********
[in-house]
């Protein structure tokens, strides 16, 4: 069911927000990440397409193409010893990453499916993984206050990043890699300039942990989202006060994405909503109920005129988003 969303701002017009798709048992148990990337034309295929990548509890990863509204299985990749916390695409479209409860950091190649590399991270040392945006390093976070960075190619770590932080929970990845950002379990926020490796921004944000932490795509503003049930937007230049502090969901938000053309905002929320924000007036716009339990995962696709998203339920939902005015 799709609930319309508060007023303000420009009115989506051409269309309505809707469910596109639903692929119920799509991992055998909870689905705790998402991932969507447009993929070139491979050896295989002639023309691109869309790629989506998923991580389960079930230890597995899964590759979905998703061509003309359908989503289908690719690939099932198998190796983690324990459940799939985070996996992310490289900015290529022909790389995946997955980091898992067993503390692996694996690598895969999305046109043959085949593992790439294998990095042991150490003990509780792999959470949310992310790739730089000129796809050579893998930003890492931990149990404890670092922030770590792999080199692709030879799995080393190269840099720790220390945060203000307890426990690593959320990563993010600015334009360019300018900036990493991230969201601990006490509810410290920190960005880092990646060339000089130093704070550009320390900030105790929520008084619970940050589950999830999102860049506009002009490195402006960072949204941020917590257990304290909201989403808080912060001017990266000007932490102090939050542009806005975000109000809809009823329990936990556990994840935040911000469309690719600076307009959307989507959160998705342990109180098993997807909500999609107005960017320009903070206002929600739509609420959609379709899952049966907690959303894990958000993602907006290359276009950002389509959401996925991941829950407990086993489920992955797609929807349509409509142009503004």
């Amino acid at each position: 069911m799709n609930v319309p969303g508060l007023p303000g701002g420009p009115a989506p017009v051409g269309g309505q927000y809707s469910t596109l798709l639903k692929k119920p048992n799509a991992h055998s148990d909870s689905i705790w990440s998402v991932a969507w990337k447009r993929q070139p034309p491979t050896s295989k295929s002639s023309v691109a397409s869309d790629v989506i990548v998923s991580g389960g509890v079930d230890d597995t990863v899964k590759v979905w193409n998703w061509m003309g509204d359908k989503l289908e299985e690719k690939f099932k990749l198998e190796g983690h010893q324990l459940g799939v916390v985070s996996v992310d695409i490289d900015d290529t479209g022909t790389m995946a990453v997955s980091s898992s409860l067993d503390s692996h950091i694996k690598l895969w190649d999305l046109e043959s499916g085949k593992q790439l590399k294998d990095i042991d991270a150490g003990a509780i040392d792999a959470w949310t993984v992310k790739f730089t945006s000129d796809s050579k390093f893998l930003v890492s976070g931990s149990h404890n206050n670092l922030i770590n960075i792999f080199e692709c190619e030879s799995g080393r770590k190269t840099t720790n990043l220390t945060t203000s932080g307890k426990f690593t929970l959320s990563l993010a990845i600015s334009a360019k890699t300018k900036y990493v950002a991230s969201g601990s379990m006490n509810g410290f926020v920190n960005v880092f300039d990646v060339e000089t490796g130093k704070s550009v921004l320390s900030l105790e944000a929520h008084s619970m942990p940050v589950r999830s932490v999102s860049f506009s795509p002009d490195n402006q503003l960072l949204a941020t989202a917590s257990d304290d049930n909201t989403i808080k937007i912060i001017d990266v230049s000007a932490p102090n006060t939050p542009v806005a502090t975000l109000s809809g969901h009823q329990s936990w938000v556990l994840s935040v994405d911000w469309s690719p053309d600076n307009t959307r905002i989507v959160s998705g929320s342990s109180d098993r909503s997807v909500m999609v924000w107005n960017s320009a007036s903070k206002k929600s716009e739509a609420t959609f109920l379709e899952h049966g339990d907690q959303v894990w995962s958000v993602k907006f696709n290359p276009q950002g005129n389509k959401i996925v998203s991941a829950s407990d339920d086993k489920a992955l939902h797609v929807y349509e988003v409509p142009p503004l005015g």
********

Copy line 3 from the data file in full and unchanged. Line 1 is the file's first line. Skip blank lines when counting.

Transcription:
């Amino acid at each position: 069911m799709n609930v319309p969303g508060l007023p303000g701002g420009p009115a989506p017009v051409g269309g309505q927000y809707s469910t596109l798709l639903k692929k119920p048992n799509a991992h055998s148990d909870s689905i705790w990440s998402v991932a969507w990337k447009r993929q070139p034309p491979t050896s295989k295929s002639s023309v691109a397409s869309d790629v989506i990548v998923s991580g389960g509890v079930d230890d597995t990863v899964k590759v979905w193409n998703w061509m003309g509204d359908k989503l289908e299985e690719k690939f099932k990749l198998e190796g983690h010893q324990l459940g799939v916390v985070s996996v992310d695409i490289d900015d290529t479209g022909t790389m995946a990453v997955s980091s898992s409860l067993d503390s692996h950091i694996k690598l895969w190649d999305l046109e043959s499916g085949k593992q790439l590399k294998d990095i042991d991270a150490g003990a509780i040392d792999a959470w949310t993984v992310k790739f730089t945006s000129d796809s050579k390093f893998l930003v890492s976070g931990s149990h404890n206050n670092l922030i770590n960075i792999f080199e692709c190619e030879s799995g080393r770590k190269t840099t720790n990043l220390t945060t203000s932080g307890k426990f690593t929970l959320s990563l993010a990845i600015s334009a360019k890699t300018k900036y990493v950002a991230s969201g601990s379990m006490n509810g410290f926020v920190n960005v880092f300039d990646v060339e000089t490796g130093k704070s550009v921004l320390s900030l105790e944000a929520h008084s619970m942990p940050v589950r999830s932490v999102s860049f506009s795509p002009d490195n402006q503003l960072l949204a941020t989202a917590s257990d304290d049930n909201t989403i808080k937007i912060i001017d990266v230049s000007a932490p102090n006060t939050p542009v806005a502090t975000l109000s809809g969901h009823q329990s936990w938000v556990l994840s935040v994405d911000w469309s690719p053309d600076n307009t959307r905002i989507v959160s998705g929320s342990s109180d098993r909503s997807v909500m999609v924000w107005n960017s320009a007036s903070k206002k929600s716009e739509a609420t959609f109920l379709e899952h049966g339990d907690q959303v894990w995962s958000v993602k907006f696709n290359p276009q950002g005129n389509k959401i996925v998203s991941a829950s407990d339920d086993k489920a992955l939902h797609v929807y349509e988003v409509p142009p503004l005015g």